Marlon James: “I present violence with honesty, it’s something we have to see” – Livres Hebdo

Weekly Books: Your book presents several maps of the world of Black leopard, red wolfmade by you, do you have other talents?

Marlon James: Oh my god, I hope (laughs). To make these cards, I had to relearn how to use Photoshop. I was a graphic designer, illustrator and art director, notably for singer Sean Paul, for whom I designed album covers. Otherwise I am a very bad singer.

Our pre-critical said of your work that it was inspired stories present in the oral traditions of different African countries (of the Omo valleys, of the Niger river, of the Songhai empire, etc.) “. Do you agree with this analysis?

Yes quite. I also drew on stories from the Kingdom of Segu, the Empire of Ghana, and many of the quotes in the book are based on the town of Timbuktu. These places inspire me because, and although I am undoubtedly Jamaican, I am also from West Africa, my ancestors came by slave ship. On the other hand, the second volume takes place mainly in South Africa.

What is your attic of legends and myths filled with? How did you put it together?

I immersed myself in West African myths, in stories of griots from Senegal and Nigeria. I have studied many African epics, such as those of the ruler Sundiata. I read some historical books, but not very much because the European history of Africa is in my eyes racist and idiotic. There are also writers who fed me like Bessie Head, Chinua Achebe, Amos Tutuola…

According to some critics, your book is violent, sometimes gory. What do you think ?

I don’t necessarily find my book to be gory. I present violence with honesty because I consider that it is something that should be seen and disturbed. This violence existed in any case in the historical context of my book. Besides, fantasy doesn’t prevent the story from being linked to the reality that my characters experience.

“I’m thinking of Jean-Paul Sartre, Jean Genet, André Gide”

Has your life as a writer changed since receiving the prestigious Man Booker Prize in 2015 for A brief history of seven murders (Albin Michel, 2016)?

I feel more observed and followed since. People pay attention to what I prepare. But it doesn’t affect what I produce because if you start writing thinking about what the audience expects, it compromises you. Personally I would not be happy in this situation. And I consider myself lucky that people continue to be interested in what I do, because my only motivation is to write what I want to read.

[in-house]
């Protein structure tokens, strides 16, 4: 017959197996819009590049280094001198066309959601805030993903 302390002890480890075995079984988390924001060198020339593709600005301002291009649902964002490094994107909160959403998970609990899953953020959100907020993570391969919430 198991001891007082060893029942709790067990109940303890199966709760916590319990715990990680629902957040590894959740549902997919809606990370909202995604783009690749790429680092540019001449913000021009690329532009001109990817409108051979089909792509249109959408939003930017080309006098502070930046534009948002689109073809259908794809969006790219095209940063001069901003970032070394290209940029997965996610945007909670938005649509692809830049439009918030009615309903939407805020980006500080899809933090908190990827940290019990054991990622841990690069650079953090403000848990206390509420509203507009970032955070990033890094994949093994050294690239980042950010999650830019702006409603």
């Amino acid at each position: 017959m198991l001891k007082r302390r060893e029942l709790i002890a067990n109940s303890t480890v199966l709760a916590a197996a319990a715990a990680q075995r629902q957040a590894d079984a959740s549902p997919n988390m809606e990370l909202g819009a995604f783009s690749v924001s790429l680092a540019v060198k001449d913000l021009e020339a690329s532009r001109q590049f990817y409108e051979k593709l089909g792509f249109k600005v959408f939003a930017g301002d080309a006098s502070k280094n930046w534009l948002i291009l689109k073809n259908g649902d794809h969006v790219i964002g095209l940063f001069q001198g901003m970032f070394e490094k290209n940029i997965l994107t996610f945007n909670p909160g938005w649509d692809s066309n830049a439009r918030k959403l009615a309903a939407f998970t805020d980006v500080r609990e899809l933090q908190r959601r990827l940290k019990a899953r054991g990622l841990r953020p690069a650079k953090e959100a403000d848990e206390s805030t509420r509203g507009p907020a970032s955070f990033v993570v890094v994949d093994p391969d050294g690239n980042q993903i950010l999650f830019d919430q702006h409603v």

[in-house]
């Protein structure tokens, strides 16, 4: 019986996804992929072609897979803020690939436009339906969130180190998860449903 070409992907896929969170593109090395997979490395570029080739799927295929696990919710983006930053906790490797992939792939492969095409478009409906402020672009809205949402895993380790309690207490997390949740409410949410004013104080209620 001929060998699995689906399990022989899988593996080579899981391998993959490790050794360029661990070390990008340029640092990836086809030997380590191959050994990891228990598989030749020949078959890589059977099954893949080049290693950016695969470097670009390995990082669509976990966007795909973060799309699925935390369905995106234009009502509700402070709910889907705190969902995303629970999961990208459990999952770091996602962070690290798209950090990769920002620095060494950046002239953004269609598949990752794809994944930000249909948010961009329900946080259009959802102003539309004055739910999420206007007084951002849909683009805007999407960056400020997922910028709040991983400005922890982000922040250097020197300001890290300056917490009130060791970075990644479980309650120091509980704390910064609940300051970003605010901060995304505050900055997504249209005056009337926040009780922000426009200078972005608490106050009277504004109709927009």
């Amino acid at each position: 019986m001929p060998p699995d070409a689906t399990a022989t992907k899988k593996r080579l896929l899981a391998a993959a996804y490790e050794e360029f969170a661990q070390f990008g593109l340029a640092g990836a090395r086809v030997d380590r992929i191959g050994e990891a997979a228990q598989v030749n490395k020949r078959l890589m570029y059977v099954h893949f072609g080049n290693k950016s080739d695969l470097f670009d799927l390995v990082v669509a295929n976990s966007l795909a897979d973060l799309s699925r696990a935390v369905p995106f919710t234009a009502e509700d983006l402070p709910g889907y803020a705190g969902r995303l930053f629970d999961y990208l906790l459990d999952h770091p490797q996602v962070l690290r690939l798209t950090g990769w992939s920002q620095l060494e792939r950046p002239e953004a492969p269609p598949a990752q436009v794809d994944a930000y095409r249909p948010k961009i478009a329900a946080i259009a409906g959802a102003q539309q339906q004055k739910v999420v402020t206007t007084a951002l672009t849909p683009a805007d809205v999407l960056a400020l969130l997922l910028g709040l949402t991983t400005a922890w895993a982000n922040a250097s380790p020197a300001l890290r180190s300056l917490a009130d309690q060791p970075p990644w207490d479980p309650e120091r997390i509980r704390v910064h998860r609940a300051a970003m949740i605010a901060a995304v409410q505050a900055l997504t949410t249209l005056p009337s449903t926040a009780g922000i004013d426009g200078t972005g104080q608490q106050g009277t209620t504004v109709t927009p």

How can such a well-known author, one of the most influential personalities in the world according to Time Magazinedoes he work with publishing houses while keeping his spirit, his freedom and his independence?

The publishing houses leave me alone and do not interfere. It was more complicated when I had to write for television. Sometimes, I was in a room with about fifteen people who constantly wanted to change my text, all having an opinion on what I should modify… The road is hard to be notorious, to keep attention, to build this career. In a way, I think I deserved this tranquility too.

What is your relationship with French feathers?

I am thinking of Jean-Paul Sartre, Jean Genet, but also André Gide and his book If the grain does not die, which was very important to me. I adore Jean-Claude Izzo and Jean-Patrick Manchette for their noir novels. What I like about French writers is that they talk about themselves without pretension while remaining true. What American authors still can’t do I find… And then the fact of being black also led me to other authors like Maryse Condé, Alain Mabanckou, Aimé Césaire and Negritude. I studied Frantz Fanon during my sociology classes when I was at university and James Baldwin, who helped shape me into who I am.

How are your relations with the Albin Michel house?

It’s terrible… (laughs). They believe in my work. They were very meticulous with the translation. They contacted me several times to point out mistakes in the book in English. The translator spent a lot of time, asked a multitude of questions. It’s a good relationship, and I’m motivated by his interest in my projects.

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Marlon James: “I present violence with honesty, it’s something we have to see” – Livres Hebdo